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Spartans and Soviets

I have been working a lot lately, but also rapidly studying historical eras. It is refreshing to realize that I do not have to do any one thing myself; in fact, is is ineffective. On our staff, I'm the most knowledgeable and effective historian, strategist, recruiter, trainer, marketer, and project manager. I'm also adequate-to-good in dozens of other roles, but I'm dispatching with almost all of them - and now, I'm starting to dispatch with project management (my first professional love) and marketing (my most recent professional love).

We have better legal, financial, sales, administration, management, and creative people than me. That's nice.

My time will be largely spent doing grand strategy, recruiting, training, and studying. I will mix in a little statistics and analysis, but this will be the bulk of my role going forwards. I do not need to laundry, I simply need to find someone competent to do it, and pay them well. There is something like a 1000x gap between successfully defining strategy with all the relevant contingencies, constructing completely workable models in identified big opportunities, and staffing those and training/compensating the staff well - and washing socks. The socks? I will not be doing that, because it would mean less time studying history, identifying opportunities, and finding/training/compensating very good people.

Thought of the day: Sparta and the Soviet Union both excelled at military arts by concentrating immense amounts of their society's total creative, intellectual, and productive output into military. This led them to be fierce warrior societies immediately after their rise, but with a gradual decline as they were out-paced by societies with a smaller military concentration and faster growth.

"Flex" societies that can gear up and gear down on war production can maintain a larger credible military presence with less resource drain. "War concentrated" societies show stronger than flex at first, but must win quickly or be defeated. Time is their enemy. Of course, pacifist societies are quickly conquered if they do not have allies, and thus do not enter the discussion.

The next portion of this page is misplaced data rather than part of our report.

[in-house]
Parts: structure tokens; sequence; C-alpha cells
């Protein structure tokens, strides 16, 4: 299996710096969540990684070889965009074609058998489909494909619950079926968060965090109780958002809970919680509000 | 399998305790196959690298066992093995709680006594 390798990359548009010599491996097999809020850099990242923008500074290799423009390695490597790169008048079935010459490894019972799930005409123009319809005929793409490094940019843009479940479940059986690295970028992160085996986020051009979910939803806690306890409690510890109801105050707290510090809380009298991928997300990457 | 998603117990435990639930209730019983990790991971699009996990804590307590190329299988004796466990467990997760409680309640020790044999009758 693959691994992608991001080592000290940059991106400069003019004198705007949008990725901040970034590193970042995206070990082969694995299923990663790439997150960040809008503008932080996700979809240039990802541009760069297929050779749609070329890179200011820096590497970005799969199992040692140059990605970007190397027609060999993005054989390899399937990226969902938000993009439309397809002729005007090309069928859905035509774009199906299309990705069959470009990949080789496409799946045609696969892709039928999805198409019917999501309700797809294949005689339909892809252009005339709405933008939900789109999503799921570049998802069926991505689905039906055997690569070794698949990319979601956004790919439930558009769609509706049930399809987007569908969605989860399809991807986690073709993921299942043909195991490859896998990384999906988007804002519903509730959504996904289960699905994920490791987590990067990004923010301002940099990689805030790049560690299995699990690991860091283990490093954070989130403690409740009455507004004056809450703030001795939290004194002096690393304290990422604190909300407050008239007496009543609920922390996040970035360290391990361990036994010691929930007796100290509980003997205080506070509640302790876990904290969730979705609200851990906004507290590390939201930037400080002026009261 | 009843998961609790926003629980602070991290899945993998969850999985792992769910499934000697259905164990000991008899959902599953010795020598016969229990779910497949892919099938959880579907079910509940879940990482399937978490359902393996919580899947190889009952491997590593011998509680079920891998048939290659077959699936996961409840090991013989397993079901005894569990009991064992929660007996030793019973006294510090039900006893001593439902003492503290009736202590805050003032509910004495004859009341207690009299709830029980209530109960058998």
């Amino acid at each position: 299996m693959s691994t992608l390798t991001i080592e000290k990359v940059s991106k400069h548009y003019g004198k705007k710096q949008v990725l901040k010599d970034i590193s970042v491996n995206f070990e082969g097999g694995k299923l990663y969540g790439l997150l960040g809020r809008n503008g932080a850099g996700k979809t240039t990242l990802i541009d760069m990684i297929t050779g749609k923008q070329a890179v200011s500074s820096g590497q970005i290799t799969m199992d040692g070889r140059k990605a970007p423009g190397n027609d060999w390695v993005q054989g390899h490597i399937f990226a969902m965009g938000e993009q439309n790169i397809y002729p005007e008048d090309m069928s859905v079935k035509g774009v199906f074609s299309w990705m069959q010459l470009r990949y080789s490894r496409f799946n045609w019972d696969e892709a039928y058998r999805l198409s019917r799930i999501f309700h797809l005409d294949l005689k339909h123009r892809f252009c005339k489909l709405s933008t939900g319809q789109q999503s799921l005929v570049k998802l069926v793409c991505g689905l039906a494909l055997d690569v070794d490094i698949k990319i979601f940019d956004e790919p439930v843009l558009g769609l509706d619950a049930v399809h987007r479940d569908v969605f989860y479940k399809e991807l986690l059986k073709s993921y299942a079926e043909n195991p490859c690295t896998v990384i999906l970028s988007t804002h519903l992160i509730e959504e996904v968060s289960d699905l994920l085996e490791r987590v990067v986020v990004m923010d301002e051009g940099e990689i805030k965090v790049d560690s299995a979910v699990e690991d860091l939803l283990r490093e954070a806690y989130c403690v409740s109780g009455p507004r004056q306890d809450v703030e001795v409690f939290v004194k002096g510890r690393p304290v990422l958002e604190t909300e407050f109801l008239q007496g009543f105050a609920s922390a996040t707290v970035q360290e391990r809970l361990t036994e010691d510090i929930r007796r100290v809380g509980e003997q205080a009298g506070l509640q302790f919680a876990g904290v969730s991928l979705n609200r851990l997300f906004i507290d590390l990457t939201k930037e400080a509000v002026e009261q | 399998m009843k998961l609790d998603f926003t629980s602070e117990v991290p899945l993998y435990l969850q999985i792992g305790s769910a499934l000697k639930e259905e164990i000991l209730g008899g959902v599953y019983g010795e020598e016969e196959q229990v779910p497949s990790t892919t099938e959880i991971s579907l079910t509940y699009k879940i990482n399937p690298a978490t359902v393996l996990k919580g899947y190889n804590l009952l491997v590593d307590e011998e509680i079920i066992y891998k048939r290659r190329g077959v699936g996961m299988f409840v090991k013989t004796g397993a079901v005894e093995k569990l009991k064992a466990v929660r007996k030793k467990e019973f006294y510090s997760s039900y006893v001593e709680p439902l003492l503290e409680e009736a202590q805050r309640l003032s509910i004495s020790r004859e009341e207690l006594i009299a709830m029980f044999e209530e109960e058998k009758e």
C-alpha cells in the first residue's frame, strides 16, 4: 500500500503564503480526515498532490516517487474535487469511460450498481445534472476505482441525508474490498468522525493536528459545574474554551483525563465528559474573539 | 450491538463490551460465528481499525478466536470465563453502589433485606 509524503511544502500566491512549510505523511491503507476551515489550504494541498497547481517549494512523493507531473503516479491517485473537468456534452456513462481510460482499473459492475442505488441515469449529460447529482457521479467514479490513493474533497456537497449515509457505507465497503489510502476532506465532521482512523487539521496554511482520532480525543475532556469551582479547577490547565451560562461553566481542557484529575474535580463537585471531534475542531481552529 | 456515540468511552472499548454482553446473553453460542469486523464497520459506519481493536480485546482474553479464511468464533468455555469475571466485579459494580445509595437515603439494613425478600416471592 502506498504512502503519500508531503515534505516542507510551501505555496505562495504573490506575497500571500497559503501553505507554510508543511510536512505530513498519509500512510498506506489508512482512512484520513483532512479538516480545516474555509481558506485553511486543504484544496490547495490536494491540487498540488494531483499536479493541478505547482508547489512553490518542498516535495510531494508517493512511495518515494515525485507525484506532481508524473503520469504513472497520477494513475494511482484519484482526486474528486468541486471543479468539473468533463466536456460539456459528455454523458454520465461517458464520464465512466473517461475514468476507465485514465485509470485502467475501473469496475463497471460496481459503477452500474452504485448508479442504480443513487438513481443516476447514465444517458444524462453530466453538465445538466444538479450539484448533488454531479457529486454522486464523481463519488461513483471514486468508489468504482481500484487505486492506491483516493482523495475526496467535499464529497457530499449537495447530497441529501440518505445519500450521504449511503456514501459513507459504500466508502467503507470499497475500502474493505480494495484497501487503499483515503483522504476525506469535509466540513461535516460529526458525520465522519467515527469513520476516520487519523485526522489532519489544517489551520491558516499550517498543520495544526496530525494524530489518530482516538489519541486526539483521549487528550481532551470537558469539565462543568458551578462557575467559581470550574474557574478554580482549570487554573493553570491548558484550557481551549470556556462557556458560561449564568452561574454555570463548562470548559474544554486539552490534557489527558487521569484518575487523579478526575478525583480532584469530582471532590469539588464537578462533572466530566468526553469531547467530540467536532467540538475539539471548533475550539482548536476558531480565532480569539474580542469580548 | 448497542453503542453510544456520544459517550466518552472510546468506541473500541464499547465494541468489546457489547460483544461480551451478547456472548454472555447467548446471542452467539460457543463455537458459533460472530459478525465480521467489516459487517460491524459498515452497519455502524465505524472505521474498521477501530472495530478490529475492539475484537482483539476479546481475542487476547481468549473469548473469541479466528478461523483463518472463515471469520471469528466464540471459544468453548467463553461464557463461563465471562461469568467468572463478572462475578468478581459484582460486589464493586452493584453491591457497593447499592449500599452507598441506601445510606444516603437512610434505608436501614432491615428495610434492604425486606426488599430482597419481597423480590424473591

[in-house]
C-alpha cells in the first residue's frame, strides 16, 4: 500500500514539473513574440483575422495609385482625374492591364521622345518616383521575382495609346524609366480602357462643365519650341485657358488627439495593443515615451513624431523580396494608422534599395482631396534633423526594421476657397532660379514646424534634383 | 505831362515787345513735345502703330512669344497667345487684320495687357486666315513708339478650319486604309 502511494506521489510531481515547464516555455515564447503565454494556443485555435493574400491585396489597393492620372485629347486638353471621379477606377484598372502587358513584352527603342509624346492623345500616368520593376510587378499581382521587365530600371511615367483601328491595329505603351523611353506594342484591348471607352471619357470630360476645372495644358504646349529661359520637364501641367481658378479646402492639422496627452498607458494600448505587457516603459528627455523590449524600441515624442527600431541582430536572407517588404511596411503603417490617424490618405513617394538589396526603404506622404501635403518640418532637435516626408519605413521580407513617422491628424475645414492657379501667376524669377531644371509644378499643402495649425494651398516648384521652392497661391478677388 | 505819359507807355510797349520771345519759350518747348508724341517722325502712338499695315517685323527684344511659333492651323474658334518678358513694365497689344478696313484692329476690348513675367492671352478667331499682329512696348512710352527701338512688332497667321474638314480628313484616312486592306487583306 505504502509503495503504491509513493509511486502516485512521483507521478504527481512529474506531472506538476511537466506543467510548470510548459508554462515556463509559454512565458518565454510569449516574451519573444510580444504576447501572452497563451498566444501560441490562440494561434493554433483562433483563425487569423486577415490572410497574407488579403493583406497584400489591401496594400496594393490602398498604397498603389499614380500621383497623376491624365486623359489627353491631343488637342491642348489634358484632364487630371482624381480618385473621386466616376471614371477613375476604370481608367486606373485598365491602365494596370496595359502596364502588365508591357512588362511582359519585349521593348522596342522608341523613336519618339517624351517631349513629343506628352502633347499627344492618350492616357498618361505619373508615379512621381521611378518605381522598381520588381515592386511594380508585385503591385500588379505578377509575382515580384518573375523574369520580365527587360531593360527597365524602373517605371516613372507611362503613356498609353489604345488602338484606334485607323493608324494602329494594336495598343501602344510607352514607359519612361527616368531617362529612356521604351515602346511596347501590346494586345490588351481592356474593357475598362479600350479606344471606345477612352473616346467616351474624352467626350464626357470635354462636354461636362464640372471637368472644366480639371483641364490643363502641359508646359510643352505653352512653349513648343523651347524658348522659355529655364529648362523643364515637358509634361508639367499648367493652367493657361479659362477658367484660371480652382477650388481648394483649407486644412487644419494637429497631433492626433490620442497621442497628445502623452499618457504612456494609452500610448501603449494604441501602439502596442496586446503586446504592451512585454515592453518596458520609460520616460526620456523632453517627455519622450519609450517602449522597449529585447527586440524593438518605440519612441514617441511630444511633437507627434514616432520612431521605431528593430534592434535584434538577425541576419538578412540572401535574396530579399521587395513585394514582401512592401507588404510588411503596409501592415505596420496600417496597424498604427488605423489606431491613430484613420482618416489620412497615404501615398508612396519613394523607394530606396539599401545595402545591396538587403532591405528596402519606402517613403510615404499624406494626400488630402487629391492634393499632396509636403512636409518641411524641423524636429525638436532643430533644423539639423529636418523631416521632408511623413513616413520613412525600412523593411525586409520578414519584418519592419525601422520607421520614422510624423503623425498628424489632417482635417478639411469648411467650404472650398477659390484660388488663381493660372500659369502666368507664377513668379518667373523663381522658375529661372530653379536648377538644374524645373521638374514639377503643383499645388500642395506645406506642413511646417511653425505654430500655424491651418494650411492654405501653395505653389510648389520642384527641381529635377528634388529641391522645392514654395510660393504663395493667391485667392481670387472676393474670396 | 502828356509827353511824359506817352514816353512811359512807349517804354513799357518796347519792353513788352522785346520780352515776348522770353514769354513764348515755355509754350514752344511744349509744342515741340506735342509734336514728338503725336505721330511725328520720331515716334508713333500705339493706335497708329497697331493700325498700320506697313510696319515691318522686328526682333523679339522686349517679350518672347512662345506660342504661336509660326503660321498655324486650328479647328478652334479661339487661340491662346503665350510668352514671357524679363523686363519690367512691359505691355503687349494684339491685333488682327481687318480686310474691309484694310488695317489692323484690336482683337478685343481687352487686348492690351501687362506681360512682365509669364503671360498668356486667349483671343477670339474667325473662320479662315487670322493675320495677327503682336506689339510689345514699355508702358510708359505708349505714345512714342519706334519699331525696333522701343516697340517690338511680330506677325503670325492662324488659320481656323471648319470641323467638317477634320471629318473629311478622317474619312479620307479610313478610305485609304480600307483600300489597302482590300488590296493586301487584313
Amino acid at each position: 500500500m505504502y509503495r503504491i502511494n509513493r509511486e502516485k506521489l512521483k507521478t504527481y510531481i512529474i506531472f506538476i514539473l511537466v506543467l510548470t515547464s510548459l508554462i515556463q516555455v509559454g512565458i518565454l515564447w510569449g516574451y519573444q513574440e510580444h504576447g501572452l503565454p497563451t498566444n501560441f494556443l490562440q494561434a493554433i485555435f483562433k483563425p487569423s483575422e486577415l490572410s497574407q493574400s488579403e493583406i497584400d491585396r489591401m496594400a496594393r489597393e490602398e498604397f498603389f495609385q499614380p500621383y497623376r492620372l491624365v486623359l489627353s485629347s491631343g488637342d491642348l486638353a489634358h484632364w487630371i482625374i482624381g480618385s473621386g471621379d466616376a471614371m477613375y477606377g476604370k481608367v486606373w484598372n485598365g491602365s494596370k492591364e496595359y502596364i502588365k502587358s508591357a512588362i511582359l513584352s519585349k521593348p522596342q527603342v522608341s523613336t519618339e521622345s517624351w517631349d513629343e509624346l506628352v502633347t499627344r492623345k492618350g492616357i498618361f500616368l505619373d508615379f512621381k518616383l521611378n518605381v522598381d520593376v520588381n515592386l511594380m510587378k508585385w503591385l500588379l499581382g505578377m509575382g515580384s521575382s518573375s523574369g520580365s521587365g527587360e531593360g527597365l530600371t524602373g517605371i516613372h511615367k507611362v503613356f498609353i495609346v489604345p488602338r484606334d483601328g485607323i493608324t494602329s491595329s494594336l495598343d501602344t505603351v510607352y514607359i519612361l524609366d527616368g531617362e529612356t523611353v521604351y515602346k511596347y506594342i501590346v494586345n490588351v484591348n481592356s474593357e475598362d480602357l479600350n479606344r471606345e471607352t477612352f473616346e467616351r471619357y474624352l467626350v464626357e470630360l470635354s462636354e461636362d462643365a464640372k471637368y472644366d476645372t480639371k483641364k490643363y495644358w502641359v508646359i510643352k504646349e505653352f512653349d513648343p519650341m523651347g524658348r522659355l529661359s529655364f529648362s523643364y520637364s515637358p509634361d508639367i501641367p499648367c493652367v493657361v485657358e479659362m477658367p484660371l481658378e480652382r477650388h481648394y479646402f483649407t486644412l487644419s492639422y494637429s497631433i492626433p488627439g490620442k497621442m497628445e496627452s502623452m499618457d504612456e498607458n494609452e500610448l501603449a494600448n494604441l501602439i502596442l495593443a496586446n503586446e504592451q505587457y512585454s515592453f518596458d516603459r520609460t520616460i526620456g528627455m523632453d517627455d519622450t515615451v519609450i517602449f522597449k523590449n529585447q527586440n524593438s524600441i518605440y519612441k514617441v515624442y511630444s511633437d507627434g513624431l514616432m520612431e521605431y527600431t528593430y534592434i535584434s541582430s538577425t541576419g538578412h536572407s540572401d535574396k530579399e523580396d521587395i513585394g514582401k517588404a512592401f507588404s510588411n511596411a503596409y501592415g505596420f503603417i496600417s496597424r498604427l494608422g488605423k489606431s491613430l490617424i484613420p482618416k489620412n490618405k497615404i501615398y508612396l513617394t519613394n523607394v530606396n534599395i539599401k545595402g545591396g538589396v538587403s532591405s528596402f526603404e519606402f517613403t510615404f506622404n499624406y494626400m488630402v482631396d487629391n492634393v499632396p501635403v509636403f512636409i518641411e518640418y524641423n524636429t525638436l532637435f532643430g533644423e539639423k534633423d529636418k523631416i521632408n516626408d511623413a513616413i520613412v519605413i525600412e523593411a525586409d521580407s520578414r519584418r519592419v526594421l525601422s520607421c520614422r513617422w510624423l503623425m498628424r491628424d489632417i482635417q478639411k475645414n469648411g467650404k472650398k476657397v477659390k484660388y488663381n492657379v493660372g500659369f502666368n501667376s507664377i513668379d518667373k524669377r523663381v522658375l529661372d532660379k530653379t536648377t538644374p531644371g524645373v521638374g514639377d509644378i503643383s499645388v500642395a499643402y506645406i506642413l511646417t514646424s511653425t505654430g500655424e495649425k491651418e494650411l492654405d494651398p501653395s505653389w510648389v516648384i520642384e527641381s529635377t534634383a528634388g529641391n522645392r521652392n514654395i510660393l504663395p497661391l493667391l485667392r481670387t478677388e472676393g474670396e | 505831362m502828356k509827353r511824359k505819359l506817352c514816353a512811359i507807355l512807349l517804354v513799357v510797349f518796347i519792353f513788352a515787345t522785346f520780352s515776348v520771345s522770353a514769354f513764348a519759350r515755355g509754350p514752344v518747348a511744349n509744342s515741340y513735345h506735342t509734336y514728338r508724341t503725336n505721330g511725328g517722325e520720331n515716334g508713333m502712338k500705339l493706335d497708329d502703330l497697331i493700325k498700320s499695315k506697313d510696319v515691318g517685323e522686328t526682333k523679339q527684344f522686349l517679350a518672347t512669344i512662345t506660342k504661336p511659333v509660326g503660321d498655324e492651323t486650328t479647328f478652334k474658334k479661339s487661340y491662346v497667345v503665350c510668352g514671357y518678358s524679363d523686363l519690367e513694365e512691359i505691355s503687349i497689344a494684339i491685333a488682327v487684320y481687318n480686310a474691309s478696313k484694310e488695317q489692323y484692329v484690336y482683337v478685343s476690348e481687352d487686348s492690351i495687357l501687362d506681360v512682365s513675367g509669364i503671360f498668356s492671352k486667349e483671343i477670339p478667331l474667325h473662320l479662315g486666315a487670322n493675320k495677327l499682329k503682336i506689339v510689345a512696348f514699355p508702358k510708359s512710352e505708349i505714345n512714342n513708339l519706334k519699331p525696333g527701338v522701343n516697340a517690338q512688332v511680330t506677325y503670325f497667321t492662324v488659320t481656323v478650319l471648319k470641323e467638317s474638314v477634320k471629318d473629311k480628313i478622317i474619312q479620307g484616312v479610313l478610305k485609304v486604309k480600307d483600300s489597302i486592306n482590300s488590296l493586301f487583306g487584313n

The Brazen Two-Faced Building

On Silber Zalman

There is no doubt that Germany, with its rich history, has some of the most beautiful and interesting places of interest. On my visit, I did not want to feel at home per se but rather like an explorer discovering new and interesting things. One such discovery was the Holstentor. Constructed with two different facades, the Holstentor composes of a north and south tower sandwiched between a main building. There is a field side and a city side which depending on the side you enter from, you will get a different impression. The field side shows the lines that separate the building, giving me the distinct impression that the main building is squeezed in between the two north and south cylindrical towers. The city side makes the building look like it is a complete structure; there is no distinct separation. While walking under the open passage that runs directly under the midsection of the building, I couldn’t help but feel like I was crossing over to the other side of history. The building is now a museum and word is it had originally contained a torture chamber but was removed some years ago. I’m glad I didn’t get to see that.

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